PSU news by
Penn State's student blog

Topics

More

Tim McGraw’s Brother Among Class Of 2018

via Tim McGraw on Twitter

When you think Tim McGraw, I hope you think our favorite [land-grant university].

Taylor Swift, almost

Although every freshman is together in the Bryce Jordan Center for convocation, it’s practically impossible to meet every person in your graduating class from Penn State. The Class of 2018 became newly-minted alumni this weekend, including the sibling of one famous country artist.

Tim McGraw’s brother, Matthew McGraw, graduated this weekend from Penn State, according to a congratulations tweet from Tim.

Matthew and Tim’s are half-brothers, both the sons of MLB pitcher Tug McGraw, who’s best known for coining the term “Ya Gotta Believe” with the New York Mets. There’s a significant age gap between the two, as Tim turned 51 years old last week.

Tim was long estranged from his father, but they later developed a close relationship, and Tim also became closer with his half-siblings, including Matthew.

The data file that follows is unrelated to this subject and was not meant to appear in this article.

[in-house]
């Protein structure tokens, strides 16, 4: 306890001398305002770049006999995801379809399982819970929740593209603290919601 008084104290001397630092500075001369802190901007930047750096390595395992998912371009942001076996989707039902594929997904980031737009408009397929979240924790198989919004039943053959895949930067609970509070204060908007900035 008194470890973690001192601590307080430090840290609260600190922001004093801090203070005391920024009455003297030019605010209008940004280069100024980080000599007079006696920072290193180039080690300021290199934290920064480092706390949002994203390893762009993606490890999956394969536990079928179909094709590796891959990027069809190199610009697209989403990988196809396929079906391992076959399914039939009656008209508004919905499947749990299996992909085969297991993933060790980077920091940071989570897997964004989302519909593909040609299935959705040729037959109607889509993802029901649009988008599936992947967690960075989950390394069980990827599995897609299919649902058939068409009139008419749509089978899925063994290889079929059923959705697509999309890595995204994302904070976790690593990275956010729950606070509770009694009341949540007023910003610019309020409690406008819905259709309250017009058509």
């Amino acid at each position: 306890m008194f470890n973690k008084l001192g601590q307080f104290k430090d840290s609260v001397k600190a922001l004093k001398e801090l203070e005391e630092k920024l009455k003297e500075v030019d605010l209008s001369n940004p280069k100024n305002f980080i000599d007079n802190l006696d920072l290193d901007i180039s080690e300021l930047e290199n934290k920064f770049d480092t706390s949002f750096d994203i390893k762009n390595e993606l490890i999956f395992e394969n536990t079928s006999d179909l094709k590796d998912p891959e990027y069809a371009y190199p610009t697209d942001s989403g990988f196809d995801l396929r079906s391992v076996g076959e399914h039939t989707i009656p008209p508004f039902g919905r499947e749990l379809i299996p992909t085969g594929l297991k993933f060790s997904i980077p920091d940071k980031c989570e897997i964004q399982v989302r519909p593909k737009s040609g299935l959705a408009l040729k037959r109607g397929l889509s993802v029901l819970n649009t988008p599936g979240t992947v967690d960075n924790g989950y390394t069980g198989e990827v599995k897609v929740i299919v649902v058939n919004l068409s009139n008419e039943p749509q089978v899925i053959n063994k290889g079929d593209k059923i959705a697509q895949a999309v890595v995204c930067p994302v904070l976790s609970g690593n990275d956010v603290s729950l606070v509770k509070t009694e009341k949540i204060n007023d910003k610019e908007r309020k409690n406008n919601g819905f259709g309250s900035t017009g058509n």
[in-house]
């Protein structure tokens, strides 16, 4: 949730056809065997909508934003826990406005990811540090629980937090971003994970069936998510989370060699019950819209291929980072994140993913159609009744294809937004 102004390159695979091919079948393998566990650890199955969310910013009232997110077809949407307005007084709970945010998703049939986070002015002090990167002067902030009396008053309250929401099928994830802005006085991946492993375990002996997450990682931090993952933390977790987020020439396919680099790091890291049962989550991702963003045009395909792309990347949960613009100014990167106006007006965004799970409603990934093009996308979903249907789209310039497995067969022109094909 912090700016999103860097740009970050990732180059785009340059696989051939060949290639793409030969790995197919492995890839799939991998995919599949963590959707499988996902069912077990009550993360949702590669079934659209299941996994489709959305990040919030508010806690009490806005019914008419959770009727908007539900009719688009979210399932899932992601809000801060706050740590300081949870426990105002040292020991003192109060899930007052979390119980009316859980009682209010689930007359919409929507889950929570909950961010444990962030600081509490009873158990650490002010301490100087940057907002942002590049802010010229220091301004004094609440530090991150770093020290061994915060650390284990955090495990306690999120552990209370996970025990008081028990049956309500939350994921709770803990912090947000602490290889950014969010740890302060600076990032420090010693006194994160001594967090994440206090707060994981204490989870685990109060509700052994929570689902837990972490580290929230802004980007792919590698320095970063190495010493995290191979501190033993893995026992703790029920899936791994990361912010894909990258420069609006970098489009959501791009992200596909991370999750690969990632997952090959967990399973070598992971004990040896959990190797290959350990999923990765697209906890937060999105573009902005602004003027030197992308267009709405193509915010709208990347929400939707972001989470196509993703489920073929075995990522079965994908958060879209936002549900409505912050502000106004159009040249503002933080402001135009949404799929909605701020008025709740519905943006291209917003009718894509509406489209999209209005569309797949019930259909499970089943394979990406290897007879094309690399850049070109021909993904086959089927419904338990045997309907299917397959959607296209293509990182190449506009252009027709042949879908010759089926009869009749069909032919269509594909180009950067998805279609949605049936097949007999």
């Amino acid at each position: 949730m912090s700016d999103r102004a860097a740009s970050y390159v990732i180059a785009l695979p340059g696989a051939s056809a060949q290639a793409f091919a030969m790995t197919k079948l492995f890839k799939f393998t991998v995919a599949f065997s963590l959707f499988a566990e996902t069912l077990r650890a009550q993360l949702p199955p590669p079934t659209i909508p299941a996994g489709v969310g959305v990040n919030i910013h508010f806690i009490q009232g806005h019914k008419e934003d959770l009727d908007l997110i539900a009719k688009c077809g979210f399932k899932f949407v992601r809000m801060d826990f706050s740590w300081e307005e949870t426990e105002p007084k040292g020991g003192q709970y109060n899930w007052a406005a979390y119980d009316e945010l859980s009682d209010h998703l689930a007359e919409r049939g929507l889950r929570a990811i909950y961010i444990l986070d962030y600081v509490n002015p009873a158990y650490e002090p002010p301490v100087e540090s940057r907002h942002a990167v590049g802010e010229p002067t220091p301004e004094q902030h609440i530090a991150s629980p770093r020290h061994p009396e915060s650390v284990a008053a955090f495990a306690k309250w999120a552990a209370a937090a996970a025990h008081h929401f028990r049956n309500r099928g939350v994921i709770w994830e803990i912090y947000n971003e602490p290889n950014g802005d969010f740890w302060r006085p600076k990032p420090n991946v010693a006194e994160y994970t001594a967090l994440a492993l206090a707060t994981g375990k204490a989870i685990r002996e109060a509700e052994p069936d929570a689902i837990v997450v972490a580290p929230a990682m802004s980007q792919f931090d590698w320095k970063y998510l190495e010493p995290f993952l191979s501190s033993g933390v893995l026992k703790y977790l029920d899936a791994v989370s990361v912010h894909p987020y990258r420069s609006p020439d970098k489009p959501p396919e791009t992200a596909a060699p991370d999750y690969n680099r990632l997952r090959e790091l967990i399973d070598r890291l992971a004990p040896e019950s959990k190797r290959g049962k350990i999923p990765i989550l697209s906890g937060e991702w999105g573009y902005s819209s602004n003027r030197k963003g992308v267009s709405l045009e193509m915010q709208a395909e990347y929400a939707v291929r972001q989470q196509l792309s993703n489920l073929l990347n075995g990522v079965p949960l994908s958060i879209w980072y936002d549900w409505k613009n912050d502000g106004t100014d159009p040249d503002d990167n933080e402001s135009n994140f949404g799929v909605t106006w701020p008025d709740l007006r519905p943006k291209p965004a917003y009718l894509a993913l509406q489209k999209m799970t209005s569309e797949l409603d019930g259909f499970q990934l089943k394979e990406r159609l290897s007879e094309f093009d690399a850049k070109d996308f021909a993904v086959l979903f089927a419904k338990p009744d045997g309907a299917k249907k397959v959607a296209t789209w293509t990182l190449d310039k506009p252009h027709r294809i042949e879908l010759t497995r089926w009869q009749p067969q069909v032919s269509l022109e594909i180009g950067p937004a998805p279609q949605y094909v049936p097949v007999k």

Famous Penn State fans: We like it, we love it, and we want some more of it.

Congratulations Matthew and everyone else who graduated this weekend!

Your ad blocker is on.

Please choose an option below.

Sign up for our e-mail newsletter:
OR
Support quality journalism:
Purchase a Subscription!

About the Author

Elissa Hill

Elissa is a senior public relations major and the managing editor of Onward State. She is from Punxsutawney, PA [insert corny Bill Murray joke here] and considers herself an expert on all things ice cream. Send questions and comments via e-mail ([email protected]) and follow her on Twitter (@ElissaKHill) for more corny jokes.

Comments

Join Onward State: Spring 2019 Application

Want to be a part of the nation’s premier student-run media outlet? Want to have your words read or your pictures seen by hundreds of thousands of readers and social media followers?

Penn State Urges Legislators, Administration To End Government Shutdown

“As we work together to make the impact as least disruptive as possible to our students and employees, we strongly urge Congress and the president to end this impasse.”

Send this to a friend